Dying trees....

I have lived in my house for 17 years and have spent a fair bit on trying to grow new trees in my garden.  I live on a site that is south west facing and slopes away from my house. I have bought a number of trees including Robinia and Betula.  They seem to be OK for a few years and start to grow, but within 5 years they are dead.  The Robinia seemed to die from the top down - the first year it went into decline it died off at the top, with the rest following suit the following season.  I had a cluster of three Betula that also went one year after the other.  In the area I am planting the soil is slightly chalky and shrubs like Cornus are fine and have survived......I have a Salix on the edge of my garden that has hung in there - but it isn't thriving, although it has survived for about 12 years!! I would like to try and put some young trees in again - but I wonder if I am just wasting my money if there is something in the soil that is killing them off...? Any thoughts on this would be really appreciated. Thanks


  • Pete8Pete8 Posts: 2,907

    Just a wild guess, but you could check for honey fungus.
    Some info here - http://www.rhs.org.uk/advice/profile?pid=180


  • Abby2Abby2 Posts: 101

    My Robinia also died but I think there has been a problem with these trees all over the country as many succumbed to a disease. My friend lost her 30 yr old tree and I've seen others that have been removed too. Sad as they are lovely trees.

    Not sure about the others although it may be worth checking your soil type as could be an issue if it's very alkaline. I have to be careful what I plant as certain things just hate the high PH in my garden. 






  • I have a salix tree in my garden everyone admired it, but it suddenly the leaves seemed to turn brown overnight and the tree died what was the possible cause

  • DovefromaboveDovefromabove Central Norfolk UKPosts: 43,611

    When did this happen David?

    No-one knows if you've done your housework, but everyone knows if you've done your gardening !
  • About 2months ago


  • DovefromaboveDovefromabove Central Norfolk UKPosts: 43,611

    There have been lots of fungal conditions affecting tree leaves this year - probably partly to do with the mild winter we had which allowed such things to remain hanging around rather than getting killed by the frost, and then a very warm summer with damp spells provided the perfect growing conditions for such things.

    If your tree had been there several years and was established my guess is that it has just shed its leaves but that the tree itself is fine and will be lovely again in the spring.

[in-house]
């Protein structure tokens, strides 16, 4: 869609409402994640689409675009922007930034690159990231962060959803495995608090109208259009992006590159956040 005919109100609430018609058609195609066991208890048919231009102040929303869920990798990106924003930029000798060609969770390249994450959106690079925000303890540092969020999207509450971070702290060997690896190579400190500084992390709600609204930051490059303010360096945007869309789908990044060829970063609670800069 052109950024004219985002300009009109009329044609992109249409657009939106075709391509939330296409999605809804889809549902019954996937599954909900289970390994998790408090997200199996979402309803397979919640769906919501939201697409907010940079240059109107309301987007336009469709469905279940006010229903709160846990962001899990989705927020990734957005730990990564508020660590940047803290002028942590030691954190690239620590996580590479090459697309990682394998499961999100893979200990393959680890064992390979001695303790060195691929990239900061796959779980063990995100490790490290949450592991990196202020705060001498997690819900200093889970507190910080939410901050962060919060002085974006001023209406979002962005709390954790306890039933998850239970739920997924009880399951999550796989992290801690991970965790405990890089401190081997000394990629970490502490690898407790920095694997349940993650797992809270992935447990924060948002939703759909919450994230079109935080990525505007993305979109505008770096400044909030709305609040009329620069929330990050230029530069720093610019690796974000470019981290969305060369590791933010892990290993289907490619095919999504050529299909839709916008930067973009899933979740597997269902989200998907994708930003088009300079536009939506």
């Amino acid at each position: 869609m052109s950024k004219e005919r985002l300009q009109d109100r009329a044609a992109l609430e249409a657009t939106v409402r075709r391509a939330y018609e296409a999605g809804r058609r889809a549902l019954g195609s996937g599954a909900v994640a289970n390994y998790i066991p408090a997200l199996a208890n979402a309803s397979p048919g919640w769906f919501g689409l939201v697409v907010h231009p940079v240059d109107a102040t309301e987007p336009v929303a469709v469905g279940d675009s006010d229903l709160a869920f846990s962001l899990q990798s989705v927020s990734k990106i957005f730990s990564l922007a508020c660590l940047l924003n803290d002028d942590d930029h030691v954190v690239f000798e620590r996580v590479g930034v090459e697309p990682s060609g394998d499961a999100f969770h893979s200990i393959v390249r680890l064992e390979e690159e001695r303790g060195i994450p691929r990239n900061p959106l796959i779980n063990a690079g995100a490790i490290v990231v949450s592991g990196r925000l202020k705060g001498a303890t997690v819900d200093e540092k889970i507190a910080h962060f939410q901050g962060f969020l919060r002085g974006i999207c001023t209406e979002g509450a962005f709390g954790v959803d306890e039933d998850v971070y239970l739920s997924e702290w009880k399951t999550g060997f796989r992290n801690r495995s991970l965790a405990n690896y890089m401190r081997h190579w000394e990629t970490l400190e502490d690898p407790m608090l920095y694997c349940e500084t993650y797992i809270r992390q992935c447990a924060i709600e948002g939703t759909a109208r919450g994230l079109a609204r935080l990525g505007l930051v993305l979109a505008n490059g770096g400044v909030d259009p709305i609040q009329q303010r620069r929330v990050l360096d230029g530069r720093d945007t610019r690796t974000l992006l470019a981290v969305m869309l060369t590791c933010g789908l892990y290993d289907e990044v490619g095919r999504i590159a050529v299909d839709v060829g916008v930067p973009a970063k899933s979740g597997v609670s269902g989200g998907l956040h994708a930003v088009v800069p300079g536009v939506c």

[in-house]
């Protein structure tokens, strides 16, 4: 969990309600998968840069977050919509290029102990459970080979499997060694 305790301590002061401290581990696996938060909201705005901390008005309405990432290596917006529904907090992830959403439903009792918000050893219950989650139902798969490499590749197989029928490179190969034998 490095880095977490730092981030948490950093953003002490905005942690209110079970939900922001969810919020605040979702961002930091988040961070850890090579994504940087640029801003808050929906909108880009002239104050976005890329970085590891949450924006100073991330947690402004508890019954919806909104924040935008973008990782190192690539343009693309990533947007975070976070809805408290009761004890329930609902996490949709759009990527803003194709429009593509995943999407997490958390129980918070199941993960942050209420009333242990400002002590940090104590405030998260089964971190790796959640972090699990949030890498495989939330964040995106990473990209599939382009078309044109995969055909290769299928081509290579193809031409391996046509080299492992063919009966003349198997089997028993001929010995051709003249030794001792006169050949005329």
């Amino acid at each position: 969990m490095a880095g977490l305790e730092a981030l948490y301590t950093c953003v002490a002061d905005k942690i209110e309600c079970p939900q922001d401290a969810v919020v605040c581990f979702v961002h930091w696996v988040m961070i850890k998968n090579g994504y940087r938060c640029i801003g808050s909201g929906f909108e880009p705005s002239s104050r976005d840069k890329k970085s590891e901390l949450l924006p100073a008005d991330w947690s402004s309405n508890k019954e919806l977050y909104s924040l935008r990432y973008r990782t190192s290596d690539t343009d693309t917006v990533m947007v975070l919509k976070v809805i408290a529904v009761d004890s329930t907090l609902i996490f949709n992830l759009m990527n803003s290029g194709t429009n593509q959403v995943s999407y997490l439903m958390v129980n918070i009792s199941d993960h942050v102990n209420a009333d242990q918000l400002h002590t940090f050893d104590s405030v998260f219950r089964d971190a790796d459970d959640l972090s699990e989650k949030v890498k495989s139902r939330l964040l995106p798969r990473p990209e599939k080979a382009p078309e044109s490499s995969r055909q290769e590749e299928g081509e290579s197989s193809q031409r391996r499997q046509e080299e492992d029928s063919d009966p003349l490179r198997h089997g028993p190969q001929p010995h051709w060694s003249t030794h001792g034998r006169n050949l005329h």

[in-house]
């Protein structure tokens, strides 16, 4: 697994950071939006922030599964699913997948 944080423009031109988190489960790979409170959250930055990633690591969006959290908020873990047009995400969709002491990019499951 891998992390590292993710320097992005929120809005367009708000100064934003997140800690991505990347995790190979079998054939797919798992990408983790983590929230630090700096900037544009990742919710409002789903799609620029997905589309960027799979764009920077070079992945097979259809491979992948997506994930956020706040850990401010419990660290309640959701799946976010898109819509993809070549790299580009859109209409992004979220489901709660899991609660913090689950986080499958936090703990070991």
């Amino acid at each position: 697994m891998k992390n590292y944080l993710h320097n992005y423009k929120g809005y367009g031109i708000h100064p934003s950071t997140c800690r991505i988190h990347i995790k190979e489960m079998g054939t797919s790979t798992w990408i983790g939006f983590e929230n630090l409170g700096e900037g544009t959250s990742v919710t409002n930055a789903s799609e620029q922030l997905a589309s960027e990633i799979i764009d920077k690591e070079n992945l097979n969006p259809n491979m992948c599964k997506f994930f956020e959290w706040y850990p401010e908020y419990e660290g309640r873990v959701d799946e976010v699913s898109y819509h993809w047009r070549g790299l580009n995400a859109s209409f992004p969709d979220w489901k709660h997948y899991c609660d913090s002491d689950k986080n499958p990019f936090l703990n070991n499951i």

I would rake up any of the leaves that are still on the ground around it and bin or burn them, and give the tree a light mulch of organic matter (well rotted farmyard manure or compost or similar) keeping the mulch clear of the trunk but spreading it around the tree for a good 1.5m diameter.  Then in February give it a feed with some Fish Blood & Bone (as directed on the pack) and that will perk it up.


    No-one knows if you've done your housework, but everyone knows if you've done your gardening !
  • ZinaZina Posts: 1

    Hi I have what we think is a goat willow in the garden that recently grew lots of mushrooms out of its roots and near the base - honey fungus. About half the trees leaves have turned yellow (no other trees nearby have yellow leaves yet) - I am wondering what we need to do about it? Does the tree need to be taken out asap? What are the chances of other trees becoming infected? I know there used to be 2 cherry trees the other side of the fence, one only a few feet away from our tree and they both died but it was slow and quite a few years between then and I don't know what they died of.

  • BobTheGardenerBobTheGardener LeicsPosts: 6,472

    Zina, have a read of this factsheet which is very helpful in understanding Honey fungus.  It is a  document from the government of Guernsey but applies equally well to anywhere:


    It also contains lists of both susceptible and resistant trees and shrubs which can prove very useful if you do have HF in your garden like some of us here do;  Basically you just have to live with it but can help stop it spreading by removing dead stumps and regular cultivation of soil in areas you know are affected.


    A trowel in the hand is worth a thousand lost under a bush.
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